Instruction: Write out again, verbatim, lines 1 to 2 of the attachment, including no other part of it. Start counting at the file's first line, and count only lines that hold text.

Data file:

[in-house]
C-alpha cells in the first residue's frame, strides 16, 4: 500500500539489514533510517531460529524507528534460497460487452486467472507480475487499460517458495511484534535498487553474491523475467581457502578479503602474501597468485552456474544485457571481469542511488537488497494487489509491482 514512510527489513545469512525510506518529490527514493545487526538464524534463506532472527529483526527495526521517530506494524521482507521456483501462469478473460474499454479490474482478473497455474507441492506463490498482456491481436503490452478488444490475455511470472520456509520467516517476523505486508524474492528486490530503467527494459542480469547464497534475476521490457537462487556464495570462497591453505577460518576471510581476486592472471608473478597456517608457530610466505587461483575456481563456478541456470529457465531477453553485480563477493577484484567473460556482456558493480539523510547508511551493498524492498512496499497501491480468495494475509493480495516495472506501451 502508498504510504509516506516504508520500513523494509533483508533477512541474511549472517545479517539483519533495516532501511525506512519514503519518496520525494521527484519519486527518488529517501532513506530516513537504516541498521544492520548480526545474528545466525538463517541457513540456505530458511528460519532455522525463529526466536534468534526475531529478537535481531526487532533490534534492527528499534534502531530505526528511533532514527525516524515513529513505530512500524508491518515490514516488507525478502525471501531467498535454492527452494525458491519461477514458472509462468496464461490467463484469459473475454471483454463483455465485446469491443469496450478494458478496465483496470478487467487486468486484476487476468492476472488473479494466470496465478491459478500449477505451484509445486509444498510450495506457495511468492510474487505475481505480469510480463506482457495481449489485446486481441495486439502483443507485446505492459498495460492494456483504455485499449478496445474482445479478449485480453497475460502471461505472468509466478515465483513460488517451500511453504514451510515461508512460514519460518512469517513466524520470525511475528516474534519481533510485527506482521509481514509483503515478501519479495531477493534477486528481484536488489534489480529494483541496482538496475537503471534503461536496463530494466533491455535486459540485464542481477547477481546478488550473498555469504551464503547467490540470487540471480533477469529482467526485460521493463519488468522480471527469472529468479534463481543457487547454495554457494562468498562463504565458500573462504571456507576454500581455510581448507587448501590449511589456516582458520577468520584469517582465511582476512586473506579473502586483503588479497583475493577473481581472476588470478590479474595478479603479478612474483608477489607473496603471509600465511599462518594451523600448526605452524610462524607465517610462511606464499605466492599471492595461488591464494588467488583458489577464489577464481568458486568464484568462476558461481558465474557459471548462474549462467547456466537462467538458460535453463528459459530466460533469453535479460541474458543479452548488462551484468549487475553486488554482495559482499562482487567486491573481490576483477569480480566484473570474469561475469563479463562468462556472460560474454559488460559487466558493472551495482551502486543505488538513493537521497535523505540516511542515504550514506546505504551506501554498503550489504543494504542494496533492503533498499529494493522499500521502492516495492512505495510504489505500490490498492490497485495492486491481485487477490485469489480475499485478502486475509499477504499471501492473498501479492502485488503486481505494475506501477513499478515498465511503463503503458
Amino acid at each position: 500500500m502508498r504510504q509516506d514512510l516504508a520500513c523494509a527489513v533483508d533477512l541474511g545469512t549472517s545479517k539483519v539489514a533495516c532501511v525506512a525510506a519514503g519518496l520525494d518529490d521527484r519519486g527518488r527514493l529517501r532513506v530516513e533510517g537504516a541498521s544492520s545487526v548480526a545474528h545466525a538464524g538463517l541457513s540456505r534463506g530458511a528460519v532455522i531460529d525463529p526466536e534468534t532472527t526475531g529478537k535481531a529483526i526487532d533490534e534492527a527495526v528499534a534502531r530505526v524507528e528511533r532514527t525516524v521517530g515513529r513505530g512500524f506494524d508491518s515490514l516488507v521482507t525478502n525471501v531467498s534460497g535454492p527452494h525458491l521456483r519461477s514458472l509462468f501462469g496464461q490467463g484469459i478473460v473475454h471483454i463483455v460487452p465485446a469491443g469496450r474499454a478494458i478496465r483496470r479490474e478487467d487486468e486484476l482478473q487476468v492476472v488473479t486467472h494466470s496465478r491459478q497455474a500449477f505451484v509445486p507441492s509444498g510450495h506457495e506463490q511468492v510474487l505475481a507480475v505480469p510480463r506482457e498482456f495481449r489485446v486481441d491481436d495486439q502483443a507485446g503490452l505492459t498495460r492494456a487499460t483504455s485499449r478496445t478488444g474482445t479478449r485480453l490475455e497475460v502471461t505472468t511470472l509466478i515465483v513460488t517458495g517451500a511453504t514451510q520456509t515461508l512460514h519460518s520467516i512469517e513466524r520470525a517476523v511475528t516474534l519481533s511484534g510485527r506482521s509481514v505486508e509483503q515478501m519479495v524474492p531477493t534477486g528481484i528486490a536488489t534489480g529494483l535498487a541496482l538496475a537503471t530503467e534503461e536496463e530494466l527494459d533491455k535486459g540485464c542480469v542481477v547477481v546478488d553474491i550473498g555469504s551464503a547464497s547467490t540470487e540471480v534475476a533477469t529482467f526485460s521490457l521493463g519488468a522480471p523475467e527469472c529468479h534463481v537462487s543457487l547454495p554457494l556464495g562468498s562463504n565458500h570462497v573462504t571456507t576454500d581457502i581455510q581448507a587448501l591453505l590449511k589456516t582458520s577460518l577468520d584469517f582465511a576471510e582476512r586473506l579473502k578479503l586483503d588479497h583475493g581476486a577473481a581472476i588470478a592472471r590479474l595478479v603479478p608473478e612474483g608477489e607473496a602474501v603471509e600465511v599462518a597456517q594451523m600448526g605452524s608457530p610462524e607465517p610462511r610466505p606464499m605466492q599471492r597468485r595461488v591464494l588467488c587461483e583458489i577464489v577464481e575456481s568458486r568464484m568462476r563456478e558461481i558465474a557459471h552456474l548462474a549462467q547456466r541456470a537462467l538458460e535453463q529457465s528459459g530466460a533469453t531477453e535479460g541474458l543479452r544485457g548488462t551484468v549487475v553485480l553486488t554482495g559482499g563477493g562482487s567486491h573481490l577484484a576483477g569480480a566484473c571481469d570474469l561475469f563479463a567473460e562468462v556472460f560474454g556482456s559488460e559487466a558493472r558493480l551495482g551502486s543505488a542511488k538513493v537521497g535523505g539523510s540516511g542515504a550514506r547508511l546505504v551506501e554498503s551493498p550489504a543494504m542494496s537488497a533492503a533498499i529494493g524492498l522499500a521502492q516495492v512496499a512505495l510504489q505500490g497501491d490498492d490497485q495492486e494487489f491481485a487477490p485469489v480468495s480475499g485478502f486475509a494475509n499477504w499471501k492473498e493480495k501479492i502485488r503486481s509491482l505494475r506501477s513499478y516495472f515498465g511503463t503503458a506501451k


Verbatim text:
[in-house]
C-alpha cells in the first residue's frame, strides 16, 4: 500500500539489514533510517531460529524507528534460497460487452486467472507480475487499460517458495511484534535498487553474491523475467581457502578479503602474501597468485552456474544485457571481469542511488537488497494487489509491482 514512510527489513545469512525510506518529490527514493545487526538464524534463506532472527529483526527495526521517530506494524521482507521456483501462469478473460474499454479490474482478473497455474507441492506463490498482456491481436503490452478488444490475455511470472520456509520467516517476523505486508524474492528486490530503467527494459542480469547464497534475476521490457537462487556464495570462497591453505577460518576471510581476486592472471608473478597456517608457530610466505587461483575456481563456478541456470529457465531477453553485480563477493577484484567473460556482456558493480539523510547508511551493498524492498512496499497501491480468495494475509493480495516495472506501451 502508498504510504509516506516504508520500513523494509533483508533477512541474511549472517545479517539483519533495516532501511525506512519514503519518496520525494521527484519519486527518488529517501532513506530516513537504516541498521544492520548480526545474528545466525538463517541457513540456505530458511528460519532455522525463529526466536534468534526475531529478537535481531526487532533490534534492527528499534534502531530505526528511533532514527525516524515513529513505530512500524508491518515490514516488507525478502525471501531467498535454492527452494525458491519461477514458472509462468496464461490467463484469459473475454471483454463483455465485446469491443469496450478494458478496465483496470478487467487486468486484476487476468492476472488473479494466470496465478491459478500449477505451484509445486509444498510450495506457495511468492510474487505475481505480469510480463506482457495481449489485446486481441495486439502483443507485446505492459498495460492494456483504455485499449478496445474482445479478449485480453497475460502471461505472468509466478515465483513460488517451500511453504514451510515461508512460514519460518512469517513466524520470525511475528516474534519481533510485527506482521509481514509483503515478501519479495531477493534477486528481484536488489534489480529494483541496482538496475537503471534503461536496463530494466533491455535486459540485464542481477547477481546478488550473498555469504551464503547467490540470487540471480533477469529482467526485460521493463519488468522480471527469472529468479534463481543457487547454495554457494562468498562463504565458500573462504571456507576454500581455510581448507587448501590449511589456516582458520577468520584469517582465511582476512586473506579473502586483503588479497583475493577473481581472476588470478590479474595478479603479478612474483608477489607473496603471509600465511599462518594451523600448526605452524610462524607465517610462511606464499605466492599471492595461488591464494588467488583458489577464489577464481568458486568464484568462476558461481558465474557459471548462474549462467547456466537462467538458460535453463528459459530466460533469453535479460541474458543479452548488462551484468549487475553486488554482495559482499562482487567486491573481490576483477569480480566484473570474469561475469563479463562468462556472460560474454559488460559487466558493472551495482551502486543505488538513493537521497535523505540516511542515504550514506546505504551506501554498503550489504543494504542494496533492503533498499529494493522499500521502492516495492512505495510504489505500490490498492490497485495492486491481485487477490485469489480475499485478502486475509499477504499471501492473498501479492502485488503486481505494475506501477513499478515498465511503463503503458